Disruption of cortical synaptic homeostasis in individuals with chronic low back pain

Tribikram Thapa, Thomas Graven-Nielsen, Lucinda S. Chipchase, Siobhan M. Schabrun

Research output: Contribution to journalArticle

6 Citations (Scopus)

Abstract

Objective: Homeostatic plasticity mechanisms regulate synaptic plasticity in the human brain. Impaired homeostatic plasticity may contribute to maladaptive synaptic plasticity and symptom persistence in chronic musculoskeletal pain. Methods: We examined homeostatic plasticity in fifty individuals with chronic low back pain (cLBP) and twenty-five pain-free controls. A single block (7-min) of anodal transcranial direct current stimulation ('single tDCS'), or two subsequent blocks (7-min and 5-min separated by 3-min rest; 'double tDCS'), were randomised across two experimental sessions to confirm an excitatory response to tDCS applied alone, and evaluate homeostatic plasticity, respectively. Corticomotor excitability was assessed in the corticomotor representation of the first dorsal interosseous muscle by transcranial magnetic stimulation-induced motor evoked potentials (MEPs) recorded before and 0, 10, 20, and 30-min following each tDCS protocol. Results: Compared with baseline, MEP amplitudes increased at all time points in both groups following the single tDCS protocol (P < 0.003). Following the double tDCS protocol, MEP amplitudes decreased in pain-free controls at all time points compared with baseline (P < 0.01), and were unchanged in the cLBP group. Conclusion: These data indicate impaired homeostatic plasticity in the primary motor cortex of individuals with cLBP. Significance: Impaired homeostatic plasticity could explain maladaptive synaptic plasticity and symptom persistence in cLBP.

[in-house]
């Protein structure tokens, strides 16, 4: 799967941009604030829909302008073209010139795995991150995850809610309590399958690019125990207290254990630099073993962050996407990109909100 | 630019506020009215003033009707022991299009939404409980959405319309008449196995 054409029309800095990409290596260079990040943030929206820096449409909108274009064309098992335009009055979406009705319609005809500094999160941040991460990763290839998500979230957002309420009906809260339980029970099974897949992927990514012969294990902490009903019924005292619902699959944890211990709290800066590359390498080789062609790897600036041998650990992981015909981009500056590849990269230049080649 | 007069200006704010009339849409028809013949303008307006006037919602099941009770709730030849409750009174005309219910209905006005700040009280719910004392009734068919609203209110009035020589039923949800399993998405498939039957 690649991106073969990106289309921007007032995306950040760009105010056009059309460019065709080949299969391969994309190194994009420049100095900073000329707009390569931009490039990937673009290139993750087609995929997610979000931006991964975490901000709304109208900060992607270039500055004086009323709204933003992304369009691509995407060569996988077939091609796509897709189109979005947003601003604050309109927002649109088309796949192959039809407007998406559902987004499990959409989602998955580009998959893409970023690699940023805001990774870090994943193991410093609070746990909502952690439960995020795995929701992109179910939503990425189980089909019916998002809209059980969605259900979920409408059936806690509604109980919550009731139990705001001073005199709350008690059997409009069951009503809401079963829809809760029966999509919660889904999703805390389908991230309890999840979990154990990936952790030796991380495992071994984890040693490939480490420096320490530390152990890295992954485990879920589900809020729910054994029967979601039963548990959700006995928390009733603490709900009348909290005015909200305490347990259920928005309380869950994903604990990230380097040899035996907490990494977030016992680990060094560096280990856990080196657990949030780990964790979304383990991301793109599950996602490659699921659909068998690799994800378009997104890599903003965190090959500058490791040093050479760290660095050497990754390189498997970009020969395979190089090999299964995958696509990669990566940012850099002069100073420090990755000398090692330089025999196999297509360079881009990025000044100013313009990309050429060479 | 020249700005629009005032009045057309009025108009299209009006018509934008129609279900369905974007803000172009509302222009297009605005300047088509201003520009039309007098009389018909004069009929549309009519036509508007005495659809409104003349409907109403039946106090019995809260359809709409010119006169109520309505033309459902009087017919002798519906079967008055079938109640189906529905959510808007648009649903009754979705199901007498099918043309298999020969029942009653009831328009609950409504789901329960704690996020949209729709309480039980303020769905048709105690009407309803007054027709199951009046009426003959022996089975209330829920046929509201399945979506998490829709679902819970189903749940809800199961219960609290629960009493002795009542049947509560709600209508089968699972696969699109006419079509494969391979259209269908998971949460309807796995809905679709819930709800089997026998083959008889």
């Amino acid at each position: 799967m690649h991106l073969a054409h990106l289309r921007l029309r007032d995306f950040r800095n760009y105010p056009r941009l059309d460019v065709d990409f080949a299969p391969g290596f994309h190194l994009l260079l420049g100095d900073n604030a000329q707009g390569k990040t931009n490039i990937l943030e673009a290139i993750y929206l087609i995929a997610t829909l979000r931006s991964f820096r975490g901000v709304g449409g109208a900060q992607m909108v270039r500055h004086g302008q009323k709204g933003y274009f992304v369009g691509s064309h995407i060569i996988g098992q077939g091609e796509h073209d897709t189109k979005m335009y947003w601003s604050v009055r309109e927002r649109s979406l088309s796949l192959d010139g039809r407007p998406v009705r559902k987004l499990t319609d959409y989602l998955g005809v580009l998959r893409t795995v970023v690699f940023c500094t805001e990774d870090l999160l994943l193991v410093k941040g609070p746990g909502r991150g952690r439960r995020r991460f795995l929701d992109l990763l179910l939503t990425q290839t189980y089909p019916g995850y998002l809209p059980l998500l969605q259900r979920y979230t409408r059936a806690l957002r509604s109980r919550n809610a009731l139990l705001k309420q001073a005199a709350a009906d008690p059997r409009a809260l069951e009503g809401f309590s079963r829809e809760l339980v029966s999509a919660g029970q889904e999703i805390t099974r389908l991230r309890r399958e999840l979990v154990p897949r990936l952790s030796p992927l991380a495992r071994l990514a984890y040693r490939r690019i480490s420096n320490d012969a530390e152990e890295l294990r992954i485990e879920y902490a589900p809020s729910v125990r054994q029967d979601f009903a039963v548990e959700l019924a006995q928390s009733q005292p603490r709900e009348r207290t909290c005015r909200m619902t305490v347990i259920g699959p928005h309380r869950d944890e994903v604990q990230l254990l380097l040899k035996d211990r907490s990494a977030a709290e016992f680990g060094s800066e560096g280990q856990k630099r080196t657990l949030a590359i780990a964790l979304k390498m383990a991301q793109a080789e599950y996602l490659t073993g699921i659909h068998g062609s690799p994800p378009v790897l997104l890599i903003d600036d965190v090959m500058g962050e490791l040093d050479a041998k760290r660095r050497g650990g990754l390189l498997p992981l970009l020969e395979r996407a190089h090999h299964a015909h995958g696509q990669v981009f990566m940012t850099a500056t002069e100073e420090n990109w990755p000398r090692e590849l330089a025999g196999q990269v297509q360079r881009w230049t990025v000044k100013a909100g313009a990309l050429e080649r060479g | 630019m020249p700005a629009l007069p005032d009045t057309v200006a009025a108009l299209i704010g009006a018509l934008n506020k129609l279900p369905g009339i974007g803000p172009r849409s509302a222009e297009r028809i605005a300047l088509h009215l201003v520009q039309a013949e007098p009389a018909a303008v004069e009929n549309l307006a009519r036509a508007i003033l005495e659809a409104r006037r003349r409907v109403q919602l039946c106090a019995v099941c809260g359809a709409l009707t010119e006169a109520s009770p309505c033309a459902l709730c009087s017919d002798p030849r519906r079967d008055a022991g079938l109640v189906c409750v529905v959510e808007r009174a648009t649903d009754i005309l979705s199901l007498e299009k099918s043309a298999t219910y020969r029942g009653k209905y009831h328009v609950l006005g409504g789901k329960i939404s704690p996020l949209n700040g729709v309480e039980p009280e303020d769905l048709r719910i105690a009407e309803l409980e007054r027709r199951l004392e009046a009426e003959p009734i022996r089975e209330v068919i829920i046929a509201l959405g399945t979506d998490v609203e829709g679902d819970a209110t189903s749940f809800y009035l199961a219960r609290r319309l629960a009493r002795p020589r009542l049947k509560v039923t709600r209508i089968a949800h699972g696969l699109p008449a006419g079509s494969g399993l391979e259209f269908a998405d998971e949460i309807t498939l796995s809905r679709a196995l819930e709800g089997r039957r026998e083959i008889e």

Original languageEnglish
Pages (from-to)1090-1096
Number of pages7
JournalClinical Neurophysiology
Volume129
Issue number5
DOIs
Publication statusPublished - 1 May 2018
Externally publishedYes

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